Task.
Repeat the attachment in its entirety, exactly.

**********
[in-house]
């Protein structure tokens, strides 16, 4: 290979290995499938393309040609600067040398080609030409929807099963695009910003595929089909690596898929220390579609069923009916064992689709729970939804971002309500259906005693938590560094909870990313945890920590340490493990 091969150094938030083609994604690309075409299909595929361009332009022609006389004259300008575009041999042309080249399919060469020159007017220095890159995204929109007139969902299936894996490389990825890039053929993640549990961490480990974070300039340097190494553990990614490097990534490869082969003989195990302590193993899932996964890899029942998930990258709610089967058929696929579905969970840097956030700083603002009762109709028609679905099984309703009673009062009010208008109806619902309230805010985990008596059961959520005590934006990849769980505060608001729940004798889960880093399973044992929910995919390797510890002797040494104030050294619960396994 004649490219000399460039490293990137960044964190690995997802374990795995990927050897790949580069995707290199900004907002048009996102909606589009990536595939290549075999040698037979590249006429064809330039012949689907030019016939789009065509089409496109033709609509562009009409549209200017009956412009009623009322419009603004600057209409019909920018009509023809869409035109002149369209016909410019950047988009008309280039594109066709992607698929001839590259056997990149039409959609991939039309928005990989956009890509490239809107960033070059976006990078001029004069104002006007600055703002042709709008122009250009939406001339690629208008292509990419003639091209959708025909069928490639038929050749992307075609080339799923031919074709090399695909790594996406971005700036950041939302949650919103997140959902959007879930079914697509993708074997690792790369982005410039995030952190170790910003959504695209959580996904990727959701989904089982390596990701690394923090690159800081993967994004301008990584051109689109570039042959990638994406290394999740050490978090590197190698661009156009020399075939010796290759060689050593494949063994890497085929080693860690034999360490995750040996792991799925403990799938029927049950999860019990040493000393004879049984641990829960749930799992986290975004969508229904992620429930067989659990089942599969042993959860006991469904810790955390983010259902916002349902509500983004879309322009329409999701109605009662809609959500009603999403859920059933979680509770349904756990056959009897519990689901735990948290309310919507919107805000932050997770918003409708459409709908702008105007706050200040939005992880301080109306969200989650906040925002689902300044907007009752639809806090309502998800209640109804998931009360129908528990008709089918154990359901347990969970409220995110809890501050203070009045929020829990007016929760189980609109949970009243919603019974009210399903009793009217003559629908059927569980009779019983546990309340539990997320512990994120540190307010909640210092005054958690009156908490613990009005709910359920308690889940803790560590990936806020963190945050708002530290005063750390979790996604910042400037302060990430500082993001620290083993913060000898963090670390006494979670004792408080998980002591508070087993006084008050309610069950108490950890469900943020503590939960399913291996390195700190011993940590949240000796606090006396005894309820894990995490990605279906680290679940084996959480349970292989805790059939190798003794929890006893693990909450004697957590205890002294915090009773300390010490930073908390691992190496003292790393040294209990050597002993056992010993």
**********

[in-house]
């Protein structure tokens, strides 16, 4: 290979290995499938393309040609600067040398080609030409929807099963695009910003595929089909690596898929220390579609069923009916064992689709729970939804971002309500259906005693938590560094909870990313945890920590340490493990 091969150094938030083609994604690309075409299909595929361009332009022609006389004259300008575009041999042309080249399919060469020159007017220095890159995204929109007139969902299936894996490389990825890039053929993640549990961490480990974070300039340097190494553990990614490097990534490869082969003989195990302590193993899932996964890899029942998930990258709610089967058929696929579905969970840097956030700083603002009762109709028609679905099984309703009673009062009010208008109806619902309230805010985990008596059961959520005590934006990849769980505060608001729940004798889960880093399973044992929910995919390797510890002797040494104030050294619960396994 004649490219000399460039490293990137960044964190690995997802374990795995990927050897790949580069995707290199900004907002048009996102909606589009990536595939290549075999040698037979590249006429064809330039012949689907030019016939789009065509089409496109033709609509562009009409549209200017009956412009009623009322419009603004600057209409019909920018009509023809869409035109002149369209016909410019950047988009008309280039594109066709992607698929001839590259056997990149039409959609991939039309928005990989956009890509490239809107960033070059976006990078001029004069104002006007600055703002042709709008122009250009939406001339690629208008292509990419003639091209959708025909069928490639038929050749992307075609080339799923031919074709090399695909790594996406971005700036950041939302949650919103997140959902959007879930079914697509993708074997690792790369982005410039995030952190170790910003959504695209959580996904990727959701989904089982390596990701690394923090690159800081993967994004301008990584051109689109570039042959990638994406290394999740050490978090590197190698661009156009020399075939010796290759060689050593494949063994890497085929080693860690034999360490995750040996792991799925403990799938029927049950999860019990040493000393004879049984641990829960749930799992986290975004969508229904992620429930067989659990089942599969042993959860006991469904810790955390983010259902916002349902509500983004879309322009329409999701109605009662809609959500009603999403859920059933979680509770349904756990056959009897519990689901735990948290309310919507919107805000932050997770918003409708459409709908702008105007706050200040939005992880301080109306969200989650906040925002689902300044907007009752639809806090309502998800209640109804998931009360129908528990008709089918154990359901347990969970409220995110809890501050203070009045929020829990007016929760189980609109949970009243919603019974009210399903009793009217003559629908059927569980009779019983546990309340539990997320512990994120540190307010909640210092005054958690009156908490613990009005709910359920308690889940803790560590990936806020963190945050708002530290005063750390979790996604910042400037302060990430500082993001620290083993913060000898963090670390006494979670004792408080998980002591508070087993006084008050309610069950108490950890469900943020503590939960399913291996390195700190011993940590949240000796606090006396005894309820894990995490990605279906680290679940084996959480349970292989805790059939190798003794929890006893693990909450004697957590205890002294915090009773300390010490930073908390691992190496003292790393040294209990050597002993056992010993």